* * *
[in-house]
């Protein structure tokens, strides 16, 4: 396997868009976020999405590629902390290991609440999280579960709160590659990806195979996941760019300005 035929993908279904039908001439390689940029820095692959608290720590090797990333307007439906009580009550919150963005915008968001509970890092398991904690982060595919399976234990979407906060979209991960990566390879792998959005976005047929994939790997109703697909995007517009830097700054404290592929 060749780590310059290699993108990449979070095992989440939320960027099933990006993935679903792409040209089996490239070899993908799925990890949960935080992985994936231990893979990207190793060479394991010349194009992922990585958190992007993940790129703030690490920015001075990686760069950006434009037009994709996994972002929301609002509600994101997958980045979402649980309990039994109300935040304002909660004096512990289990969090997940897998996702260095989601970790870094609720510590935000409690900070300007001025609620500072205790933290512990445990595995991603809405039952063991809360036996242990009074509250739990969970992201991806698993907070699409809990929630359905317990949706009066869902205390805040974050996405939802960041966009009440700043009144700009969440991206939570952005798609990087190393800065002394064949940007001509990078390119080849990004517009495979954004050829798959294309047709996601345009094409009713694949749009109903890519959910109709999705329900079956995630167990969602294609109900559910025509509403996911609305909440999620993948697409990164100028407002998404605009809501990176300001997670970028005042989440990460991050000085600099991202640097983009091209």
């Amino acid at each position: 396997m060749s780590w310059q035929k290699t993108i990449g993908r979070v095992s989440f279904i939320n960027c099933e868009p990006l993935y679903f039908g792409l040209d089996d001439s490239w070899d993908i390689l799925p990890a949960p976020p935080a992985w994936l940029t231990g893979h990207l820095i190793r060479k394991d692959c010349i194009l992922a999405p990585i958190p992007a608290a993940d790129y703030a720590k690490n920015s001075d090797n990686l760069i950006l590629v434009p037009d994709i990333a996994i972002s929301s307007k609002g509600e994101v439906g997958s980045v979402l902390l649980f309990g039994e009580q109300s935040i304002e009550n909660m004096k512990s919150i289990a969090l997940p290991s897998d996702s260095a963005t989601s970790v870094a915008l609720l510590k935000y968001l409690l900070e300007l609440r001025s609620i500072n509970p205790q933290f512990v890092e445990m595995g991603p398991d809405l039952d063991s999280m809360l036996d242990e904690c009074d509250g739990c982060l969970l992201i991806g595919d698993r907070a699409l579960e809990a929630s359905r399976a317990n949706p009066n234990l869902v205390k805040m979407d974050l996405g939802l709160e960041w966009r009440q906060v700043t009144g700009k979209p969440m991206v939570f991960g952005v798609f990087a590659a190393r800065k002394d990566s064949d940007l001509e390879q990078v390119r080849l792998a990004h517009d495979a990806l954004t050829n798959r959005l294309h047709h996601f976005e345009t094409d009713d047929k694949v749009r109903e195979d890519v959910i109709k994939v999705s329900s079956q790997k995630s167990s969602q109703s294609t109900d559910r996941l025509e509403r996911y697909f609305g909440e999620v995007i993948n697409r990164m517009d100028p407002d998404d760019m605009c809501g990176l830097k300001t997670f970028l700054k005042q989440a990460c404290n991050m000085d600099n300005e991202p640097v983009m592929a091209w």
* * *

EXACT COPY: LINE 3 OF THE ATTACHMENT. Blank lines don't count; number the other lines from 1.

């Amino acid at each position: 396997m060749s780590w310059q035929k290699t993108i990449g993908r979070v095992s989440f279904i939320n960027c099933e868009p990006l993935y679903f039908g792409l040209d089996d001439s490239w070899d993908i390689l799925p990890a949960p976020p935080a992985w994936l940029t231990g893979h990207l820095i190793r060479k394991d692959c010349i194009l992922a999405p990585i958190p992007a608290a993940d790129y703030a720590k690490n920015s001075d090797n990686l760069i950006l590629v434009p037009d994709i990333a996994i972002s929301s307007k609002g509600e994101v439906g997958s980045v979402l902390l649980f309990g039994e009580q109300s935040i304002e009550n909660m004096k512990s919150i289990a969090l997940p290991s897998d996702s260095a963005t989601s970790v870094a915008l609720l510590k935000y968001l409690l900070e300007l609440r001025s609620i500072n509970p205790q933290f512990v890092e445990m595995g991603p398991d809405l039952d063991s999280m809360l036996d242990e904690c009074d509250g739990c982060l969970l992201i991806g595919d698993r907070a699409l579960e809990a929630s359905r399976a317990n949706p009066n234990l869902v205390k805040m979407d974050l996405g939802l709160e960041w966009r009440q906060v700043t009144g700009k979209p969440m991206v939570f991960g952005v798609f990087a590659a190393r800065k002394d990566s064949d940007l001509e390879q990078v390119r080849l792998a990004h517009d495979a990806l954004t050829n798959r959005l294309h047709h996601f976005e345009t094409d009713d047929k694949v749009r109903e195979d890519v959910i109709k994939v999705s329900s079956q790997k995630s167990s969602q109703s294609t109900d559910r996941l025509e509403r996911y697909f609305g909440e999620v995007i993948n697409r990164m517009d100028p407002d998404d760019m605009c809501g990176l830097k300001t997670f970028l700054k005042q989440a990460c404290n991050m000085d600099n300005e991202p640097v983009m592929a091209w």